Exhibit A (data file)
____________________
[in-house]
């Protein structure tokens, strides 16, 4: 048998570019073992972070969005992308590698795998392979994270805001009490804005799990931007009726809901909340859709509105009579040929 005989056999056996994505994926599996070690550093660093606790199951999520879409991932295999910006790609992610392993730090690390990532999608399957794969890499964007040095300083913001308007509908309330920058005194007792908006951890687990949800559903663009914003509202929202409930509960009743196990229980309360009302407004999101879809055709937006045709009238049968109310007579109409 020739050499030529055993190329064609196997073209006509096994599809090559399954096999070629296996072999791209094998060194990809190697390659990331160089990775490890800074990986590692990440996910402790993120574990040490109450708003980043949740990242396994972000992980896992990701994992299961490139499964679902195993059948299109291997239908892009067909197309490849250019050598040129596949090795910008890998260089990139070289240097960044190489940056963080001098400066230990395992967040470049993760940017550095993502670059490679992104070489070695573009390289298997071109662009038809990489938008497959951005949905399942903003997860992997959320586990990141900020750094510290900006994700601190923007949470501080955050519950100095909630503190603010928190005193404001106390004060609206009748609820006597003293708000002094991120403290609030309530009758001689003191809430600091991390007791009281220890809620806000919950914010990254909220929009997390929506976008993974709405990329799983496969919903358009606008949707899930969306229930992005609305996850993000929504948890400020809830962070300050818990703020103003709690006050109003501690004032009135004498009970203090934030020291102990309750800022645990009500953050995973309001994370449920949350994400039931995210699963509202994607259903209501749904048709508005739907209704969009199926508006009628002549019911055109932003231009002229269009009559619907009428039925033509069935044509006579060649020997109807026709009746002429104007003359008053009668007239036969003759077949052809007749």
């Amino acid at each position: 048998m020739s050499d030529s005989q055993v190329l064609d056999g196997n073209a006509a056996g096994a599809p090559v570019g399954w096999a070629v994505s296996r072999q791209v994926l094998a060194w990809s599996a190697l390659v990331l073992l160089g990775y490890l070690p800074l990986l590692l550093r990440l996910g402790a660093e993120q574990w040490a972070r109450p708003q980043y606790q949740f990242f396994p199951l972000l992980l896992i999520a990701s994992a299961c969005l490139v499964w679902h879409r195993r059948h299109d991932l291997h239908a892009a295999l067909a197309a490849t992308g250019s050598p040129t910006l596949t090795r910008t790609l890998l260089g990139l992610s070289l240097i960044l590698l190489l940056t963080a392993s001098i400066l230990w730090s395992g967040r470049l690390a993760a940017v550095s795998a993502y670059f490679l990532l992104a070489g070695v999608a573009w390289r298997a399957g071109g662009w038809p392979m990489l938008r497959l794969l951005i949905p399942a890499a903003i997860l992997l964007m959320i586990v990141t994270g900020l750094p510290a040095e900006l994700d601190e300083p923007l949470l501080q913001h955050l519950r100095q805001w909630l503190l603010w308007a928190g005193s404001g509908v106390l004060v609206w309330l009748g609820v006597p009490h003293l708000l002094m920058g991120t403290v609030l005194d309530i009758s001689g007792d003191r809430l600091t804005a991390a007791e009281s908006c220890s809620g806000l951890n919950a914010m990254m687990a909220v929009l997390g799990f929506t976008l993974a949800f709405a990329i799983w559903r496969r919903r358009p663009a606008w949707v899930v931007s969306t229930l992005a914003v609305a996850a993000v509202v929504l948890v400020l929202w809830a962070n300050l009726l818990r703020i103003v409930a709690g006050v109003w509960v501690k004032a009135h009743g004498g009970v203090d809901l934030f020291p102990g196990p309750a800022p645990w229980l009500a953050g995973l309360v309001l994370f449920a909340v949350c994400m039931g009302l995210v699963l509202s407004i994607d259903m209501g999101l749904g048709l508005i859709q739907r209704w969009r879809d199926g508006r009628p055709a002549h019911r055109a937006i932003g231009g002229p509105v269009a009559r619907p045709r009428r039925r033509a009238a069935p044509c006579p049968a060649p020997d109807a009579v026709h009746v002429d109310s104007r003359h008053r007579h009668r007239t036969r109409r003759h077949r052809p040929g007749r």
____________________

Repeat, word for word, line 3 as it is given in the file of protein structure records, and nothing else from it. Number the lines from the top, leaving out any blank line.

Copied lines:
């Amino acid at each position: 048998m020739s050499d030529s005989q055993v190329l064609d056999g196997n073209a006509a056996g096994a599809p090559v570019g399954w096999a070629v994505s296996r072999q791209v994926l094998a060194w990809s599996a190697l390659v990331l073992l160089g990775y490890l070690p800074l990986l590692l550093r990440l996910g402790a660093e993120q574990w040490a972070r109450p708003q980043y606790q949740f990242f396994p199951l972000l992980l896992i999520a990701s994992a299961c969005l490139v499964w679902h879409r195993r059948h299109d991932l291997h239908a892009a295999l067909a197309a490849t992308g250019s050598p040129t910006l596949t090795r910008t790609l890998l260089g990139l992610s070289l240097i960044l590698l190489l940056t963080a392993s001098i400066l230990w730090s395992g967040r470049l690390a993760a940017v550095s795998a993502y670059f490679l990532l992104a070489g070695v999608a573009w390289r298997a399957g071109g662009w038809p392979m990489l938008r497959l794969l951005i949905p399942a890499a903003i997860l992997l964007m959320i586990v990141t994270g900020l750094p510290a040095e900006l994700d601190e300083p923007l949470l501080q913001h955050l519950r100095q805001w909630l503190l603010w308007a928190g005193s404001g509908v106390l004060v609206w309330l009748g609820v006597p009490h003293l708000l002094m920058g991120t403290v609030l005194d309530i009758s001689g007792d003191r809430l600091t804005a991390a007791e009281s908006c220890s809620g806000l951890n919950a914010m990254m687990a909220v929009l997390g799990f929506t976008l993974a949800f709405a990329i799983w559903r496969r919903r358009p663009a606008w949707v899930v931007s969306t229930l992005a914003v609305a996850a993000v509202v929504l948890v400020l929202w809830a962070n300050l009726l818990r703020i103003v409930a709690g006050v109003w509960v501690k004032a009135h009743g004498g009970v203090d809901l934030f020291p102990g196990p309750a800022p645990w229980l009500a953050g995973l309360v309001l994370f449920a909340v949350c994400m039931g009302l995210v699963l509202s407004i994607d259903m209501g999101l749904g048709l508005i859709q739907r209704w969009r879809d199926g508006r009628p055709a002549h019911r055109a937006i932003g231009g002229p509105v269009a009559r619907p045709r009428r039925r033509a009238a069935p044509c006579p049968a060649p020997d109807a009579v026709h009746v002429d109310s104007r003359h008053r007579h009668r007239t036969r109409r003759h077949r052809p040929g007749r």